An ethical choice masquerading as medical fact

The heart, in my assessment, of one of the year’s top long-form journalism pieces:

In 1967, Henry Beecher, a renowned bioethicist at Harvard Medical School, wrote to a colleague, “It would be most desirable for a group at Harvard University to come to some subtle conclusion as to a new definition of death.” Permanently comatose patients, maintained by mechanical ventilators, were “increasing in numbers over the land and there are a number of problems which should be faced up to.”

Beecher created a committee comprising men who already knew one another: ten doctors, one lawyer, one historian, and one theologian. In less than six months, they completed a report, which they published in the Journal of the American Medical Association. The only citation in the article was from a speech by the Pope. They proposed that the irreversible destruction of the brain should be defined as death, giving two reasons: to relieve the burden on families and hospitals, which were providing futile care to patients who would never recover, and to address the fact that “obsolete criteria for the definition of death can lead to controversy in obtaining organs for transplantation,” a field that had developed rapidly; in the previous five years, doctors had performed the world’s first transplant of a pancreas, a liver, a lung, and a heart. In an earlier draft, the second reason was stated more directly: “There is great need for the tissues and organs of the hopelessly comatose in order to restore to health those who are still salvageable.” (The sentence was revised after Harvard’s medical dean wrote that “the connotation of this statement is unfortunate.”)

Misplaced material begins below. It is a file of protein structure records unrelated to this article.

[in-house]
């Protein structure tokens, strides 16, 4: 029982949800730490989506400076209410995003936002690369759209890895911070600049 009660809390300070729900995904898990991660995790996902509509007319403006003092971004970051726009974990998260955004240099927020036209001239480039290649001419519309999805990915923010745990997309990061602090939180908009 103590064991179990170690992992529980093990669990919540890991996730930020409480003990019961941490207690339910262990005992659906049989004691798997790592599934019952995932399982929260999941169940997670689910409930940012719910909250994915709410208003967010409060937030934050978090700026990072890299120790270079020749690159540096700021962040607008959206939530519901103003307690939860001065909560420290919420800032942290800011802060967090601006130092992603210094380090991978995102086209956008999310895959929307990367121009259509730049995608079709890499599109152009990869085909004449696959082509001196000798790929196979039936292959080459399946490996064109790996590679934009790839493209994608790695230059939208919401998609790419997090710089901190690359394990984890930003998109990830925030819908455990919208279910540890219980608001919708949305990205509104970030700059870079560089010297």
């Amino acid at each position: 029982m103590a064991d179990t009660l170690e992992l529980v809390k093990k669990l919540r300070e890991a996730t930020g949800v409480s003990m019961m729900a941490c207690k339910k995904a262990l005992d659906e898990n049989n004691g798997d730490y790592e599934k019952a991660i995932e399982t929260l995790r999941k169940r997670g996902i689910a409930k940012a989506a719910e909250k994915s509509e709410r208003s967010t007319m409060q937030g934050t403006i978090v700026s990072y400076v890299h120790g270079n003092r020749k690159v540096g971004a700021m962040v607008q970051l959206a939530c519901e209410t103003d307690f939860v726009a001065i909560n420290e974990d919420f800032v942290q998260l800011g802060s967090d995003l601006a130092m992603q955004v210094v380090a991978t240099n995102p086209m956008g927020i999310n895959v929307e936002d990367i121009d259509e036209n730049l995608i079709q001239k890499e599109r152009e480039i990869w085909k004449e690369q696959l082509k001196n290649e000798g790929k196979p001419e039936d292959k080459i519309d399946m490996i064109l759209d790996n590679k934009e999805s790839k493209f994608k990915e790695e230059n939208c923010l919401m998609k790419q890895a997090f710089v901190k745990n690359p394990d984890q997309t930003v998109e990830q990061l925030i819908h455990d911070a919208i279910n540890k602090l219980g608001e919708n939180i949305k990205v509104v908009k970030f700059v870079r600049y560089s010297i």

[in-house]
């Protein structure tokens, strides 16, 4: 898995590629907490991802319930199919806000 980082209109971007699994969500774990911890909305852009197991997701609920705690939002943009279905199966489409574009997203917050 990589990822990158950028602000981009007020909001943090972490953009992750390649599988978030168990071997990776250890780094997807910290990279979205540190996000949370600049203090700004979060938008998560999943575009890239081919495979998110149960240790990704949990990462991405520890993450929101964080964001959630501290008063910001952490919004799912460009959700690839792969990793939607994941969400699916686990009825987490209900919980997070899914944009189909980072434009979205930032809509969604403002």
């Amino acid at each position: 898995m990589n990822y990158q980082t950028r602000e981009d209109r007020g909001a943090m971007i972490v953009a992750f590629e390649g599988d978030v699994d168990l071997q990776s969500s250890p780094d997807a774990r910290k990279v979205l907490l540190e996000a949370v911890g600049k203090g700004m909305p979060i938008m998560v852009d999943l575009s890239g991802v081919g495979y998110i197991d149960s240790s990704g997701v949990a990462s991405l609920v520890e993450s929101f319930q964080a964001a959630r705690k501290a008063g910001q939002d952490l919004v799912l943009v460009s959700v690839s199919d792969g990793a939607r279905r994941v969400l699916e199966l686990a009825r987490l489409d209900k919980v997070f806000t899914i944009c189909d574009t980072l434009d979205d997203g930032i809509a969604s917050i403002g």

In the next twelve years, twenty-seven states rewrote their definitions of death to conform to the Harvard committee’s conclusions. Thousands of lives were prolonged or saved every year because patients declared brain-dead—a form of death eventually adopted by the United Kingdom, Canada, Australia, and most of Europe—were now eligible to donate their organs. The philosopher Peter Singer described it as “a concept so desirable in its consequences that it is unthinkable to give up, and so shaky on its foundations that it can scarcely be supported.” The new death was “an ethical choice masquerading as a medical fact,” he wrote.

Rachel Aviv, What Does It Mean to Die?, New Yorker 2/5/18 (emphasis added).

In BrainDeathLand, Orwellianisms like dead patients voluntarily donating their organs are rampant, along with bullying like “She’s dead and if you don’t take her off the ventilator, she’ll do gross things like decomposing to prove it.”

Reader John @ReaderJohn
My main blog is the Tipsy Teetotaler,